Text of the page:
After the zero-emission zone for the city of Berlin recently suffered a bitter setback because it is against the law according to expert opinions, the Berliners now want to tackle the problem on water instead. The capital's largest lake is to become an environmental zone and only allow hybrid and electric boats from 2025. The criticism is fierce.
The decision in the Treptow-Köpenick district parliament is causing a stir. In the March session, the Green Party presented its proposal to allow only hybrid and electric propulsion on the Müggelsee from 2025. Petrol and diesel boats would then be banned.
Although the decision was not even discussed at the meeting due to lack of time, and was instead postponed until next month, critics are already getting loud. They criticise the lack of communication between the politicians and the residents and worry about the lack of infrastructure that the project would need. There are no charging stations. For environmental reasons, the water sports clubs are not allowed to install electric cables on the pontoons.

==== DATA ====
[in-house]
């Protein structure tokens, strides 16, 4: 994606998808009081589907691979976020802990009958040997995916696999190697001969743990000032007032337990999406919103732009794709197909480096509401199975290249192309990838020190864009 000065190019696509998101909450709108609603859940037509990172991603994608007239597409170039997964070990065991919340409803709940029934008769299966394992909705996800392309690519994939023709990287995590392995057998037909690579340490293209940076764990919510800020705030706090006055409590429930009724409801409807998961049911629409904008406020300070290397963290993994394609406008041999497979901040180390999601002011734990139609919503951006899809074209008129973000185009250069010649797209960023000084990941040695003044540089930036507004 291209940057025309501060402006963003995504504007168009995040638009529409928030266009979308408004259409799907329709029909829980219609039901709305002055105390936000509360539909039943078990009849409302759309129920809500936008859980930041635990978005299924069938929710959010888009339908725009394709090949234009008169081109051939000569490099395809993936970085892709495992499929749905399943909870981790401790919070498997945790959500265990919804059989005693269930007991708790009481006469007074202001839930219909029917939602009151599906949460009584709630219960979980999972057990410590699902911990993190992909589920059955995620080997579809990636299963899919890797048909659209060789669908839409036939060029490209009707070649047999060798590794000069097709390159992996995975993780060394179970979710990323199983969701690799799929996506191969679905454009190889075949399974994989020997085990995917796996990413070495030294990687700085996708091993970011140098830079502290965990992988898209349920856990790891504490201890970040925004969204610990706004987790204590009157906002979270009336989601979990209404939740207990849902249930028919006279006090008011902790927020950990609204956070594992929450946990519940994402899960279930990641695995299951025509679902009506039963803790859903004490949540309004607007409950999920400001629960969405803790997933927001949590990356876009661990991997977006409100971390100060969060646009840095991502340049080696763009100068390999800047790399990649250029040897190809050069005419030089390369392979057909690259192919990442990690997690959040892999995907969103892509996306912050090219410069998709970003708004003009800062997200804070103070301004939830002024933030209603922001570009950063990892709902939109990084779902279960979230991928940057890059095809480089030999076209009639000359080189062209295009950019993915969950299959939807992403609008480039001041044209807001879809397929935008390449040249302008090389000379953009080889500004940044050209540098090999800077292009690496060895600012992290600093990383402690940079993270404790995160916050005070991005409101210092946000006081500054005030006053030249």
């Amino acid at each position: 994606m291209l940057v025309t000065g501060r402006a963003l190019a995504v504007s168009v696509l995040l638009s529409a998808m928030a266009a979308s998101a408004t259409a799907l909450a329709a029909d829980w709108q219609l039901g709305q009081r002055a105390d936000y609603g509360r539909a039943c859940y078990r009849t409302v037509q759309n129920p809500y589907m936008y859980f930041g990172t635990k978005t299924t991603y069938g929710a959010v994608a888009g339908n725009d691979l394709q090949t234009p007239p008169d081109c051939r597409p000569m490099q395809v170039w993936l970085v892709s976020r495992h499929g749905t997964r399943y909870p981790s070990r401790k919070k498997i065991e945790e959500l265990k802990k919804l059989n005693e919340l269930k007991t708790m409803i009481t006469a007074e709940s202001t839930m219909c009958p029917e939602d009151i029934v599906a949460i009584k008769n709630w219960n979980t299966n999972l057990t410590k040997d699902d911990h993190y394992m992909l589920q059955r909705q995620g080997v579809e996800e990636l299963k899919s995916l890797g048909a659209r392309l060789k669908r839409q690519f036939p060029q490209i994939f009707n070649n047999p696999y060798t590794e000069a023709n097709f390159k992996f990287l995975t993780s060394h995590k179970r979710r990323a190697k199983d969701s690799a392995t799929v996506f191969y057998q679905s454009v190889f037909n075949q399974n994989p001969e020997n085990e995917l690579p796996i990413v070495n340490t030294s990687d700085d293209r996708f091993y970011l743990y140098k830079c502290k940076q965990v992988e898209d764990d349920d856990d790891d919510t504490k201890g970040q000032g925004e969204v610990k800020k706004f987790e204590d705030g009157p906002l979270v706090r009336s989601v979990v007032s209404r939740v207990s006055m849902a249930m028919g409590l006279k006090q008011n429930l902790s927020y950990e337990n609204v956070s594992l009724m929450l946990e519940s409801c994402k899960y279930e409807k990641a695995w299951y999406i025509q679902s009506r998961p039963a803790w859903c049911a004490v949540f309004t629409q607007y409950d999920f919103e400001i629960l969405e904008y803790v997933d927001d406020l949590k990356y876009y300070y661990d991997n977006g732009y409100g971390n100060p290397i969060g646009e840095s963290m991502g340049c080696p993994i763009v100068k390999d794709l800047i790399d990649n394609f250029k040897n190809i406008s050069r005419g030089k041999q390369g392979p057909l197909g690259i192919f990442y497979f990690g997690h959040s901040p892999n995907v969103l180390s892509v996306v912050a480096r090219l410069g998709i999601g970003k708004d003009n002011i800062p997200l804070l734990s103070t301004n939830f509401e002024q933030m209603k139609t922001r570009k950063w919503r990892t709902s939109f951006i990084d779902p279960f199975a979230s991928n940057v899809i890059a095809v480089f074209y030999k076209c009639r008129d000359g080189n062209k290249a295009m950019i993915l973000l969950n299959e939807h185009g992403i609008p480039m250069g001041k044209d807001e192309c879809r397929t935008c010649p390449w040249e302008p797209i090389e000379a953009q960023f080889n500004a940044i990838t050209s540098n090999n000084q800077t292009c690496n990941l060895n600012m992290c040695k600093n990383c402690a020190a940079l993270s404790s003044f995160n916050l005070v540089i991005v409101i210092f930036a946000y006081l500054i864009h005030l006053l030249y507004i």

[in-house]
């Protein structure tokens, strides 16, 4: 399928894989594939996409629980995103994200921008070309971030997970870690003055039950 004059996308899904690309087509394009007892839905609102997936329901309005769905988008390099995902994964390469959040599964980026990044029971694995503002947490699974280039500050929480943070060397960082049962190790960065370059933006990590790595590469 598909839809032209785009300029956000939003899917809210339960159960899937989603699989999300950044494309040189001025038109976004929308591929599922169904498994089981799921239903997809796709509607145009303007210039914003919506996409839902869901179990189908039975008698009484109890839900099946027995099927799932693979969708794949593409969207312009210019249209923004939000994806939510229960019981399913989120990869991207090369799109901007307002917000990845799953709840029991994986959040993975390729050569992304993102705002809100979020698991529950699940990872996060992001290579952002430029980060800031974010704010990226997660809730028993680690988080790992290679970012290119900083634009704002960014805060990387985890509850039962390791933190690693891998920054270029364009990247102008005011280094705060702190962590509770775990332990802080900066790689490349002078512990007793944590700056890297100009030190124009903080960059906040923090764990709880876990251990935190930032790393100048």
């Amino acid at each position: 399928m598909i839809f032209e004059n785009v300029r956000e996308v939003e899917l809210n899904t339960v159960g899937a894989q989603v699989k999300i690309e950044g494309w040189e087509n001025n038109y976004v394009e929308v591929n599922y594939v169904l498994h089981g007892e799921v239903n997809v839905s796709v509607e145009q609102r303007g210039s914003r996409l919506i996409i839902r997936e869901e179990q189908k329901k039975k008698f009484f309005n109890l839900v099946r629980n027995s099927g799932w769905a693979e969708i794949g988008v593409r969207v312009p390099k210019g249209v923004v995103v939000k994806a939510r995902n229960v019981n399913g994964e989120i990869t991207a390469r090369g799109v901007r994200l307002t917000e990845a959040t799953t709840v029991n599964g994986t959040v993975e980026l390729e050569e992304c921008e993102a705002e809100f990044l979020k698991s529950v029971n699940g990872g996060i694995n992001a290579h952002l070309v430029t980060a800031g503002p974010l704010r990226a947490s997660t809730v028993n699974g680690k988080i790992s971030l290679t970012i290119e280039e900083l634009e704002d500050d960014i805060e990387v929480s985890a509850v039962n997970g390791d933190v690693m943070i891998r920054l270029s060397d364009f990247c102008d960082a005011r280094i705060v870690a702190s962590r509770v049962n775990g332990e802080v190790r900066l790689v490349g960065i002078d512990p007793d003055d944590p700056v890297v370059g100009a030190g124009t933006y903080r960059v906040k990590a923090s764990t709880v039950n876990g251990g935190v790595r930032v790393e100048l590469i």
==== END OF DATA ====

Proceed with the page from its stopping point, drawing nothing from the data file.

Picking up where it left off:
The Greens' initiative is primarily ecologically motivated. Diesel and petrol boats often spill fuel and oil into the water. Wave action also erodes the shore and harms ecological resources such as fish spawn. The wave impact would not be reduced by hybrid and electric boats, but certainly the noise and the combustion residues that are transported through the water to all areas of the lake. The clubs do not see this problem. Already now, boats with combustion engines are only allowed to use the navigation channel, but not the areas near the shore.
The residents also realise that the nature and health of the lake are immensely important for them to be able to continue practising sports and hobbies on the lake. "We do not question the fact that at some point internal combustion engines will gradually be replaced. It's just that everything has to be planned sensibly. A hasty action without prior notice is the completely wrong way to go about it," says the district sports federation.
So the fronts are hardened. Once again, however, this example shows a problem that is common in Germany: lack of communication and participation of the citizens. It has often been shown that decisions that affect citizens locally can only be made with them. Similar to the car-free streets in Charlottenburg, planning with the people at Müggelsee would probably bring much more consensus.
Despite the resistance, the environmental zone on Müggelsee could come. In that case, bans on boats with combustion engines would not be ruled out on other lakes in Berlin or on the Spree.